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Around the world, more than 50% of people suffer from it. And yet, we are unable to determine if it is a sickness or a disorder. There is no shortage of organic and chemical dandruff treatments on store shelves. It appears to be an issue with simple solutions, at best. At worst, every second individual on the earth is subjected to this ongoing source of social disgrace. A situation with so many affected people would seem to require a long-term fix, but it turns out that is not the case. You need to dispel several fallacies in order to comprehend and treat your dandruff. To learn more, we had a conversation with Dr. Madhuri Agarwal of the Yavana Aesthetics Clinic.

False: Poor hygiene causes dandruff. Dr. Agarwal claims that it has nothing to do with hygiene. There are numerous additional causes. It is a typical physiological reaction of the scalp that occurs when the regular cycle of skin cell turnover is upset, causing an increase in cell turnover and delayed shedding of the dead cells.

Men are more prone to dandruff than women.

False and true. Due to the change in hormones and the development of oil glands, some age groups, such as pre-pubescent and teenagers, are more susceptible to it. Males are more prone to dandruff because they have more oil glands and worse scalp barrier function, according to Dr. Agarwal.

False: Dandruff only develops during the summer. Although there is no specific season, many people believe that dandruff mostly appears in the summer. “Dandruff is visible in the winter as well. The accumulation of dead cells rises in the winter because we shampoo less, claims Dr. Agarwal. There isn’t a single, well-established cause for dandruff. “The scalp has an extensive buildup of dead skin. Due to weakened immunity, a naturally occurring yeast called Malassezia can proliferate in our oil glands and cause dandruff. Stress, erratic weather patterns, and poor lifestyle choices are other causes of dandruff. Dr. Agarwal continues, “It may be be caused by improper shampoos, excessive washing, frequent combing, exposure to the sun, filth, and excessive pollution.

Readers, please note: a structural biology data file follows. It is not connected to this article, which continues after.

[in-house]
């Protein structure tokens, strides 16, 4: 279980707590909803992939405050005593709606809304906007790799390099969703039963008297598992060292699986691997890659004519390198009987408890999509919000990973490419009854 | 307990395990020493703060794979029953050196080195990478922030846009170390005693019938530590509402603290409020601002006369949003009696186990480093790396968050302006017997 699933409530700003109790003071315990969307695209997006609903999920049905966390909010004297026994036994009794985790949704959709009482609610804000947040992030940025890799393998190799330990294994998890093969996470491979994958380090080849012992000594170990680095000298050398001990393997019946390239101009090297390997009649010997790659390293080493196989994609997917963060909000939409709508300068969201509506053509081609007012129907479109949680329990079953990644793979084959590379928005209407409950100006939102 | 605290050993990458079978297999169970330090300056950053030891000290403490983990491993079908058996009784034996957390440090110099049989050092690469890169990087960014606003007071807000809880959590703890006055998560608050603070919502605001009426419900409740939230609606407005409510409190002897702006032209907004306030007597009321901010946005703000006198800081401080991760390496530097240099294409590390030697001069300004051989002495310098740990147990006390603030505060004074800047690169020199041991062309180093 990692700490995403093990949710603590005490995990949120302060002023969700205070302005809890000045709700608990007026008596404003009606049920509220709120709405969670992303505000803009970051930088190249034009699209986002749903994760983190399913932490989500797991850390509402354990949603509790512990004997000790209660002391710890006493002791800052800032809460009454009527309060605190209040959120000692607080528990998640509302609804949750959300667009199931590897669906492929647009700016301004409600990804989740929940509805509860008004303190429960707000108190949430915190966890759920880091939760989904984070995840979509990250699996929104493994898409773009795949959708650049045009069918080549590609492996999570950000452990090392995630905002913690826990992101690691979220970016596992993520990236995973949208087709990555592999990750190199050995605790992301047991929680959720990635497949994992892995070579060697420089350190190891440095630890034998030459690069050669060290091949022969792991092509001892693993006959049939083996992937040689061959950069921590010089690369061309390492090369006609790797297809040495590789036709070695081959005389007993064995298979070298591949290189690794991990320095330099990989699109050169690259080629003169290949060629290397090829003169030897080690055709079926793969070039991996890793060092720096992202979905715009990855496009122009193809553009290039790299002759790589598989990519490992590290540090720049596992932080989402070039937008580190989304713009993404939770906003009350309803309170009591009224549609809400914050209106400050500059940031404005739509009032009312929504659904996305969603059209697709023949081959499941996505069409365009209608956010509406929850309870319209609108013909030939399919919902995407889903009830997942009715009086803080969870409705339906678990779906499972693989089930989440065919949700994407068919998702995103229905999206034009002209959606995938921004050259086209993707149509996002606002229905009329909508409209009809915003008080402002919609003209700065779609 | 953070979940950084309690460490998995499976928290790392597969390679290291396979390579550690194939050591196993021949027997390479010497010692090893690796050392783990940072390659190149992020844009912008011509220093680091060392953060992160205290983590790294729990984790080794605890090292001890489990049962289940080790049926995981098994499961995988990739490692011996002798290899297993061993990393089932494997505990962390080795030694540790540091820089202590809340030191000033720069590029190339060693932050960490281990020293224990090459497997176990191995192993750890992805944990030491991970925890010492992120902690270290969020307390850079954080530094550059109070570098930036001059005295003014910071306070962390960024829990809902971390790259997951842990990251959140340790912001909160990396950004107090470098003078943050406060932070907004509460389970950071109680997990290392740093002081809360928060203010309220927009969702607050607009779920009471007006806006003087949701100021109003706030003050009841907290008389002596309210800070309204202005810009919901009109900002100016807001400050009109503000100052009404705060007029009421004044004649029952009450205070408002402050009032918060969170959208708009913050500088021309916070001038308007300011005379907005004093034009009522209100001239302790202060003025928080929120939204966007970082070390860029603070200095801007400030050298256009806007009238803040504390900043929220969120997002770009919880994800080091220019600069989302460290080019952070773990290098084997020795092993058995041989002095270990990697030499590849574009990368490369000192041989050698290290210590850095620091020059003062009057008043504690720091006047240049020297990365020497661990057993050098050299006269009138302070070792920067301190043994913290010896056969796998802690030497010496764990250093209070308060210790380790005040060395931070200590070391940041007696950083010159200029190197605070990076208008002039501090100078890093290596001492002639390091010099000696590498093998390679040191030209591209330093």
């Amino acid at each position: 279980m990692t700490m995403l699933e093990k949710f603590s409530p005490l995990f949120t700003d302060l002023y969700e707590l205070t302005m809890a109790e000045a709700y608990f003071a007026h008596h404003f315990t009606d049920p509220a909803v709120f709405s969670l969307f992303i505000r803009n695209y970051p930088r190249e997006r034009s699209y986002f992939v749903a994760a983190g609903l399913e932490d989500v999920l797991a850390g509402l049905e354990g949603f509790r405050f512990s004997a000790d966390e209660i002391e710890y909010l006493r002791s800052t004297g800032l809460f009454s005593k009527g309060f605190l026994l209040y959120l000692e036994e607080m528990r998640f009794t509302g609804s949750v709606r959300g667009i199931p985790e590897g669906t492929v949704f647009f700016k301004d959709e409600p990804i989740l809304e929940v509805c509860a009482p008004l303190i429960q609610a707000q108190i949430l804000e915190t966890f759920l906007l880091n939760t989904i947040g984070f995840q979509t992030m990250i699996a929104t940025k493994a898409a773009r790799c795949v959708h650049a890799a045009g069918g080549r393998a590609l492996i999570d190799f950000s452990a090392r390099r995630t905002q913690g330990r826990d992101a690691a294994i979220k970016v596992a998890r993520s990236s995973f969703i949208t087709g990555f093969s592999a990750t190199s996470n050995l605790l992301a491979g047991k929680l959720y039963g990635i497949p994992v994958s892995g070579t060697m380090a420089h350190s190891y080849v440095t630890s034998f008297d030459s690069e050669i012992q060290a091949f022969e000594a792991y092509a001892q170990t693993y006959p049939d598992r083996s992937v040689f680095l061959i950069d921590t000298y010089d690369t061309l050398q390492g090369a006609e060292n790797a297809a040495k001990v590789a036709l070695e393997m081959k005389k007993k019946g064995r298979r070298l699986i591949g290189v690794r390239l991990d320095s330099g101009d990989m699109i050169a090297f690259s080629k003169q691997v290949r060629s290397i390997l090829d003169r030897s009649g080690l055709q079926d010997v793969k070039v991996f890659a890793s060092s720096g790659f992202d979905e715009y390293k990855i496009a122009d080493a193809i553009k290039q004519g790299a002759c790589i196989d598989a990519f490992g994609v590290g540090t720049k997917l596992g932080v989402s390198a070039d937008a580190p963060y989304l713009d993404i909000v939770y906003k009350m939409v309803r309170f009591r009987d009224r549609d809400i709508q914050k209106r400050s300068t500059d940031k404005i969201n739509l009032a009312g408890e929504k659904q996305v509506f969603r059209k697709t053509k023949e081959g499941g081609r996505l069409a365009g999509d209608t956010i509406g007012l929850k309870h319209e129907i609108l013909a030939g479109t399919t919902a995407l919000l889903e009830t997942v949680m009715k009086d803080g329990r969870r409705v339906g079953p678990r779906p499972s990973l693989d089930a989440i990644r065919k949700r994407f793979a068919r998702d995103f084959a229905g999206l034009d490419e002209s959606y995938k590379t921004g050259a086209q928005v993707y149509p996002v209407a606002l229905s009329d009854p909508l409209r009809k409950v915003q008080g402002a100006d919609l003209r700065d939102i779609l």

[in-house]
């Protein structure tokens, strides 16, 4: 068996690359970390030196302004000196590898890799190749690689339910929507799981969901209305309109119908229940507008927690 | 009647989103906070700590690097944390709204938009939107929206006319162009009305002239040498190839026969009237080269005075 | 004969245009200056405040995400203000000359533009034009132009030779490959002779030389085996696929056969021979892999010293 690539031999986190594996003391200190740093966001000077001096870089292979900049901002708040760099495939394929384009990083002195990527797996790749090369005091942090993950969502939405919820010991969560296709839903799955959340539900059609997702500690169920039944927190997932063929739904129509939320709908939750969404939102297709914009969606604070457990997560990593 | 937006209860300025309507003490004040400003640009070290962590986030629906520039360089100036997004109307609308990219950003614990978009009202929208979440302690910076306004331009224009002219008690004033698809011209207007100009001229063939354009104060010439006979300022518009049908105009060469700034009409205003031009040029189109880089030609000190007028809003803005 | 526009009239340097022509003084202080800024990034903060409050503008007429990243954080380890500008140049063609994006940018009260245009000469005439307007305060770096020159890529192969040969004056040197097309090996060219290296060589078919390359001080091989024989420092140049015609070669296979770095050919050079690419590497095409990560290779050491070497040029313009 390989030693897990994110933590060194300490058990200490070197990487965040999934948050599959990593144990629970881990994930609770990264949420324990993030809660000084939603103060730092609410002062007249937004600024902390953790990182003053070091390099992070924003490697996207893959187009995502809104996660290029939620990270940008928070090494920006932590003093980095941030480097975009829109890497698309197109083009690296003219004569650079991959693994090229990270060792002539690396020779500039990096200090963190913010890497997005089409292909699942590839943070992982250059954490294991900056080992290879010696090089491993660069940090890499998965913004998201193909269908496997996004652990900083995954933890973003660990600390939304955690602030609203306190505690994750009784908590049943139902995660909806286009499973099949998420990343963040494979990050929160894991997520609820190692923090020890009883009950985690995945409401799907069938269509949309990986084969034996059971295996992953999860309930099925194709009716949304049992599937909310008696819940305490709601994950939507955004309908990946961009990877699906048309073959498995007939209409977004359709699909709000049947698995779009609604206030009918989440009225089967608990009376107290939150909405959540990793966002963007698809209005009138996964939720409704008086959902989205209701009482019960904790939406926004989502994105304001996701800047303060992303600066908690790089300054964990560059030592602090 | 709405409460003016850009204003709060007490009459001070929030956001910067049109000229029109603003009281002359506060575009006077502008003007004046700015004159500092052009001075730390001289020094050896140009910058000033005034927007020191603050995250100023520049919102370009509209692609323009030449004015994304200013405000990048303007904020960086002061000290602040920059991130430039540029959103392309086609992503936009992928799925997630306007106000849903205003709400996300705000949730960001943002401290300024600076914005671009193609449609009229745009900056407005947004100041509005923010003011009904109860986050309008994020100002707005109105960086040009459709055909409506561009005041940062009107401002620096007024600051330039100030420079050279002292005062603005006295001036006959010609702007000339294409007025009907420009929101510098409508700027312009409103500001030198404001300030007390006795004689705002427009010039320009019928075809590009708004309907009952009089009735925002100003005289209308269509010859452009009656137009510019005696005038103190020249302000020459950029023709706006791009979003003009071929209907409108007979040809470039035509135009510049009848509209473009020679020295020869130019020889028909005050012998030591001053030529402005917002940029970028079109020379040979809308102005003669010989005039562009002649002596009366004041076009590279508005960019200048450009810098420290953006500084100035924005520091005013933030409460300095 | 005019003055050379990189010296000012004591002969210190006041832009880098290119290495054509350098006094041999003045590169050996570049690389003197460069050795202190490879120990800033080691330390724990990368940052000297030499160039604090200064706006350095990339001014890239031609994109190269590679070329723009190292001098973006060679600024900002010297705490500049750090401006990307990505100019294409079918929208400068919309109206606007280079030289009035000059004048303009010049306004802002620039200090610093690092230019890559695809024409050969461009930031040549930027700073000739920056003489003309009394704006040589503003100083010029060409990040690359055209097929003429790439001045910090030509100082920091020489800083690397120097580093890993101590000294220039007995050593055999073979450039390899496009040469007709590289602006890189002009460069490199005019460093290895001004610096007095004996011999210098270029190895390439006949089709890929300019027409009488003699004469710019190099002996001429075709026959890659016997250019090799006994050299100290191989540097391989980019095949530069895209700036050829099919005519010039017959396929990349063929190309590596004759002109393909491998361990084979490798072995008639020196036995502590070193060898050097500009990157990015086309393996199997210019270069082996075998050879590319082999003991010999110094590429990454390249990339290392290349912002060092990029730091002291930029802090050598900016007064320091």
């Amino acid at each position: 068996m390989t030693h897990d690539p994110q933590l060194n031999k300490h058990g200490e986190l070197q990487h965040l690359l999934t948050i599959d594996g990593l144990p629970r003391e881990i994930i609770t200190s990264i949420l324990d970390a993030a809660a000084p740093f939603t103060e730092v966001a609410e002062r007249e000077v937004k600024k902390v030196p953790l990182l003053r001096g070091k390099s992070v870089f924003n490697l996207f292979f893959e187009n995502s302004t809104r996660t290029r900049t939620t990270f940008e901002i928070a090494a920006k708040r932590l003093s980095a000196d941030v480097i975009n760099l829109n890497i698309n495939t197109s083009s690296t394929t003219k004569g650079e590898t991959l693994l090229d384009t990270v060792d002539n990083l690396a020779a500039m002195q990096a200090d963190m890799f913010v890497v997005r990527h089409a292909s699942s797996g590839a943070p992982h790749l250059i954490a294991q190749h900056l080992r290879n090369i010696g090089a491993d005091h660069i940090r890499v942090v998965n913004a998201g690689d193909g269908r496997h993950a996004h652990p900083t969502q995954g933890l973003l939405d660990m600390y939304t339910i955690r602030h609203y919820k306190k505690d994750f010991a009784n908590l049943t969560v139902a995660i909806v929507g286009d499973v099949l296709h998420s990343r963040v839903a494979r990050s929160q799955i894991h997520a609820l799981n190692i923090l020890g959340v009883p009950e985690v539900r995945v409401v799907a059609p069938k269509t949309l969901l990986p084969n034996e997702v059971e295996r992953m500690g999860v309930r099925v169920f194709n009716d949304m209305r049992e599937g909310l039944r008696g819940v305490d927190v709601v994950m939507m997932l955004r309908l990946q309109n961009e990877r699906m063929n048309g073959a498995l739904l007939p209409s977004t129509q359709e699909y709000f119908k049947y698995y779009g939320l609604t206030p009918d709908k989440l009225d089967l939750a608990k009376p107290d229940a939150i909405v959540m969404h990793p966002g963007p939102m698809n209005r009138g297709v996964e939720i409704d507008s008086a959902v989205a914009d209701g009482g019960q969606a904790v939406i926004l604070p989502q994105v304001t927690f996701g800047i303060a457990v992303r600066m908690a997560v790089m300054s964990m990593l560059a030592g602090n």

Products available over the counter can treat dandruff.

False and true. Common sense can be used to combat dandruff. Do not pick or scratch your scalp as this will make the shedding worse. Regularly shampoo, especially if you perspire a lot, but avoid rinsing your hair with hot water. Every week, sterilise your combs and other hair accessories. “You need to visit a dermatologist when there is significant scaling (non-responsive to your typical anti-dandruff shampoo), soreness, blisters or red boils, oozing, bleeding or crusting,” advises Dr. Agarwal.

Diet, lifestyle, and the environment have little impact on dandruff.

False. Dandruff is a result of pollution. According to Dr. Agarwal, the scalp can absorb pollutant compounds like hydrocarbons, which can result in scalp buildup that exacerbates dandruff. “Changes in the weather might make existing dandruff worse. Moving from a cool, air-conditioned office to a hot, humid environment can cause sweat and oil to escape, which makes dandruff more likely to accumulate. To shield the scalp from damaging climatic impacts, Dr. Agarwal advises wearing protective clothing such as hats and scarves. Try to determine whether your items are making dandruff worse and avoid using them. Don’t consume too much sugar, fried food, artificial flavours, or preservatives. These lessen the production of sweat gland oil.

The maintenance programme for treating dandruff

The greatest strategy for treating or preventing dandruff is to have a regular washing schedule with your preferred shampoo. If you don’t have an infection, you don’t require anti-dandruff or anti-fungal shampoo, according to Dr. Agarwal. “The fungal overgrowth is treated in order to treat dandruff. To balance the oil buildup, wash often. To lessen fungal growth and scaling, use shampoo containing zinc pyrithione, selenium sulphide, salicylic acid, and coal tar. Anti-dandruff shampoo should be applied to wet hair, massaged into the roots, and then left on for three to five minutes before being removed. This provides the product with sufficient time for the therapeutic agent to start working. On the scalp, avoid using numerous serums or strong oils.